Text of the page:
These characteristics clearly indicate a movement from the types and styles of buildings we are familiar with to something with a lower impact on the environment. That movement is not something isolated to the building industry but part of much wider global efforts to encourage broad-based sustainable development.

Rating systems

Knowing with certainty that you are dealing with a building of appropriate Green standards is important. The role of developing rating systems which provide a measure of ‘Greenness’ and enable comparison across buildings has been taken up by Green Building Councils.

There are a large number of different rating systems throughout the world. Since 1990, the UK has had BREEAM (Building Research Establishment Environmental Assessment Methodology); the US has had LEED (Leadership in Energy & Environmental Design) since 1999; Australia is developing ‘Green Star’ as an environmental rating system for buildings.

The Australian system, developed by the Green Building Council of Australia (which is comparable to the Energy Star system used increasingly in relation to household appliances), has as its goals to:

  • Establish a common language.
  • Set a standard of measurement for Green building.
  • Promote integrated, whole building-design.
  • Recognise environmental leadership.
  • Identify building life-cycle impacts.
  • Raise awareness of Green building benefits.
  • Reduce the environmental impact of development.

In New Zealand, one of the first tasks of the fledgling Green Building Council is to settle on an appropriate rating system which achieves the above in New Zealand.

Leading the way

Local government, with its longer term outlook is in the ideal position to build Green and show the rest of New Zealand that Green buildings work, are cost effective and save on operating costs. Once a rating system is developed or adopted by the New Zealand Green Building Council, local government can continue to lead by having its buildings rated.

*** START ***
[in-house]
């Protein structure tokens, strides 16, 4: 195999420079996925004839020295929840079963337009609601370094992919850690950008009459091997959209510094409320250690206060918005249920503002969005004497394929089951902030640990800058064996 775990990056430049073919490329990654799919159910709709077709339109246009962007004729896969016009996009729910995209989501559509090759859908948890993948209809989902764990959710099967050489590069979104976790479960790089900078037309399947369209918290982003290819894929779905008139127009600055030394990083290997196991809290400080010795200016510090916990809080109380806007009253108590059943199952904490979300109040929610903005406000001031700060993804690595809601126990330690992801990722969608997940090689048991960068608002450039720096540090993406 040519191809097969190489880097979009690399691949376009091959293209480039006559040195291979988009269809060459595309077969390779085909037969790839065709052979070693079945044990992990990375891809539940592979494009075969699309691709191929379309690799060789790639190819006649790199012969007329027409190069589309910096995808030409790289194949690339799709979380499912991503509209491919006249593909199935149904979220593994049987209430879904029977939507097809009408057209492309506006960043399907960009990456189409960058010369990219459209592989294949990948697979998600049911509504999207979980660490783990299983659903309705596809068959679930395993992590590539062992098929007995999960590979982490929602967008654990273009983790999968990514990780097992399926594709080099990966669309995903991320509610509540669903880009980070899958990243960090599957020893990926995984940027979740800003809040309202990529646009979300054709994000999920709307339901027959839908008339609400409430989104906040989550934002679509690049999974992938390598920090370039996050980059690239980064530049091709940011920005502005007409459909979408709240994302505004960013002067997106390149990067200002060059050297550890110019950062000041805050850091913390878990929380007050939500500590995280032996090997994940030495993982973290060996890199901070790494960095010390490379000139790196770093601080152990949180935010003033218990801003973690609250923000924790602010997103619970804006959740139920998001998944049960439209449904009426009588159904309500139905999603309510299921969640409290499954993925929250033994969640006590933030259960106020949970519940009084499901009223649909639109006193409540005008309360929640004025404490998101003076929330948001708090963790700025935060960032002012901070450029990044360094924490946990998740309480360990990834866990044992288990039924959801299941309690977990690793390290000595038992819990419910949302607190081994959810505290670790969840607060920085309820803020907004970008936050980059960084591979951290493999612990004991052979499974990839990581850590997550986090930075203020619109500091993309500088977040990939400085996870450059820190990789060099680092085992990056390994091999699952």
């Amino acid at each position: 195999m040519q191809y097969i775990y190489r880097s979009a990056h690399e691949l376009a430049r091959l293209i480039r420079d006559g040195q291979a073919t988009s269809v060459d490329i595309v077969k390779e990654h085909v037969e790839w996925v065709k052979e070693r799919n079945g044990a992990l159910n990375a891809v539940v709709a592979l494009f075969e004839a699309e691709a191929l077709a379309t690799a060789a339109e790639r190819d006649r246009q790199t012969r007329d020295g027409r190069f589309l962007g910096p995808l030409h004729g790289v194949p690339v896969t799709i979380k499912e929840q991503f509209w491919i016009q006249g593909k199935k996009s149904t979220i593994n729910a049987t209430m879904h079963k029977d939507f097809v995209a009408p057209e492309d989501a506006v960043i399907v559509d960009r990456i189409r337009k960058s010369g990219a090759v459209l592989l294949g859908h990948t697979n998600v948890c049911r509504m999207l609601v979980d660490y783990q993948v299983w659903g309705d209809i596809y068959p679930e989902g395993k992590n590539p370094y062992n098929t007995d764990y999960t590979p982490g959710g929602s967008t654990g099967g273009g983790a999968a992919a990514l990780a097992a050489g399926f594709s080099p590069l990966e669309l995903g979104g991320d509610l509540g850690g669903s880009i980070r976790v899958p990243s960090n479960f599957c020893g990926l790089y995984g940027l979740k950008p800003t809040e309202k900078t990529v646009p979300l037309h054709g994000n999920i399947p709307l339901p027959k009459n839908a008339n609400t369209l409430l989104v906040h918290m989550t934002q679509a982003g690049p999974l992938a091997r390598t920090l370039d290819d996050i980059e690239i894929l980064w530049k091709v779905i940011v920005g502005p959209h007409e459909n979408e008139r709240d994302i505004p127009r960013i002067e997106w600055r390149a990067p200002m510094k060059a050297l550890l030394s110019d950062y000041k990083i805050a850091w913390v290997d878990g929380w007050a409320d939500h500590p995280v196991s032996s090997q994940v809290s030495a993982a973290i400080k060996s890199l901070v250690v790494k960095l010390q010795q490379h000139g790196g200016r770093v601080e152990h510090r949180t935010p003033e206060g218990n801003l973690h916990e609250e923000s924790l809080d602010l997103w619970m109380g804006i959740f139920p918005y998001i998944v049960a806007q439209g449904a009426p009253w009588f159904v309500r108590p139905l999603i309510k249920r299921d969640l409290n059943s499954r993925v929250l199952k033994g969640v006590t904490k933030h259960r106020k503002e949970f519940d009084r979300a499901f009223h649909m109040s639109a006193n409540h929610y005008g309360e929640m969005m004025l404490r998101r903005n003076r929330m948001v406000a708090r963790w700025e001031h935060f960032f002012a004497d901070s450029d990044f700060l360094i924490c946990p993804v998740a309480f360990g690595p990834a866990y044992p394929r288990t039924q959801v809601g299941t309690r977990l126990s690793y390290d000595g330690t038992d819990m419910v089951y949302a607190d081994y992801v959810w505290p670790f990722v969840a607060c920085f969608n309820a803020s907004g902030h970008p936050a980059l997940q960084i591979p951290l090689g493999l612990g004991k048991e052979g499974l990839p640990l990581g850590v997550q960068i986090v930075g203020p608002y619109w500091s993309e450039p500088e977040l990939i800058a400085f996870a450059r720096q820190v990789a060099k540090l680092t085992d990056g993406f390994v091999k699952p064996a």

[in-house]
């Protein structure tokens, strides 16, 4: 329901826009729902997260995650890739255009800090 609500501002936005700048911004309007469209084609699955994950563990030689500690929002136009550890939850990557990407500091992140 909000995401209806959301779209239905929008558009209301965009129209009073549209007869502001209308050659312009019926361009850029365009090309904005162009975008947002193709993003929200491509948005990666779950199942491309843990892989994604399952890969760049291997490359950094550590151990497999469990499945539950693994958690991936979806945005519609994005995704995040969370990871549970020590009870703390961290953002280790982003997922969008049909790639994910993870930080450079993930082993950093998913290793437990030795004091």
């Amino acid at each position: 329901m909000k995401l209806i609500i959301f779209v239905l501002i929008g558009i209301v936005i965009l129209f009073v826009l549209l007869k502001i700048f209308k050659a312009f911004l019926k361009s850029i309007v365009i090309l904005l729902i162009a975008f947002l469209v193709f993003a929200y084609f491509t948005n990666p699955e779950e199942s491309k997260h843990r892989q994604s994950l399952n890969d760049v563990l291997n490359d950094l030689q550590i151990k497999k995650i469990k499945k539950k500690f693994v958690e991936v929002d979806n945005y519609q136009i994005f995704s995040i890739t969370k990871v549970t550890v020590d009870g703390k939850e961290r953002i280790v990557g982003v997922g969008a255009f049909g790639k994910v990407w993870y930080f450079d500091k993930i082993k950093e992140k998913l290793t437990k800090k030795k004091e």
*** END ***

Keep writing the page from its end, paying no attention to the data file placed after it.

What Parliament Taketh Away, The Greens Giveth Back...

The Resource Management (Climate Protection) Amendment Bill (No 27-1) passed its first reading in the House of Representatives on 29 March 2006. The Bill proposes to reinstate regional councils’ powers under the Resource Management Act 1991 (RMA) to consider the effects of greenhouse gas discharges on climate change. This will apply both to decisions to grant discharge or coastal permits, and to the development of regional plan rules.

Since the enactment of the Resource Management (Energy and Climate Change) Amendment Act 2004 (the 2004 Amendment Act) in March 2004, regional councils have had limited scope to look at the effects of greenhouse gas discharges on climate change when considering applications for discharge permits or coastal permits, or when formulating rules for regional plans.

In deference to the scale of the climate change issue, the rationale behind the 2004 Amendment Act was that climate change matters would be best controlled at a national level. This was to be effected by the implementation of a National Environmental Standard (NES) and a proposed carbon tax. However, two years have passed and a relevant NES has yet to be promulgated.

Similarly, in December 2005 the Government decided not to proceed with the carbon tax in its proposed form. Consequently, the effects of greenhouse gas producing activities on climate change are currently unregulated.

As an interim response to this situation, the new Bill, proposed by Greens MP Jeanette Fitzsimmons, seeks to reinstate local control of activities that may contribute to climate change by repealing sections 70A, 70B, 104E and part of section 104F of the RMA. This will allow regional councils to consider the effects of greenhouse gas discharges on climate change when considering applications for discharge permits or coastal permits, or when formulating rules for regional plans.

This will have an obvious impact on producers of greenhouse gases, who will need to establish the acceptability of discharges of those gases in the context of sustainable management when obtaining or renewing discharge permits. It also suggests that producers may need to get involved in plan change processes where regional councils seek to incorporate new rules relating to greenhouse gas discharges into their existing plans.

Significantly, the Bill also proposes to repeal section 9 of the 2004 Amendment Act (which revoked regional plan rules that controlled discharges of greenhouse gases to air on the basis of their climate change effects, as of 2 March 2004). Accordingly, those rules will automatically be reinstated into their parent regional plans and will take immediate effect, as the Bill does not propose any transitional mechanism in this regard.

The Bill has now been referred to the Local Government and Environment Select Committee, which is receiving public submissions and is expected to report back to the House on 28 September 2006.


1 See

2 Value Case for Sustainable Building in New Zealand, December 2005 updated February 2006, Ministry for the Environment.

This publication is intended as a first point of reference and should not be relied on as a substitute for professional advice. Specialist legal advice should always be sought in relation to any particular circumstances and no liability will be accepted for any losses incurred by those relying solely on this publication.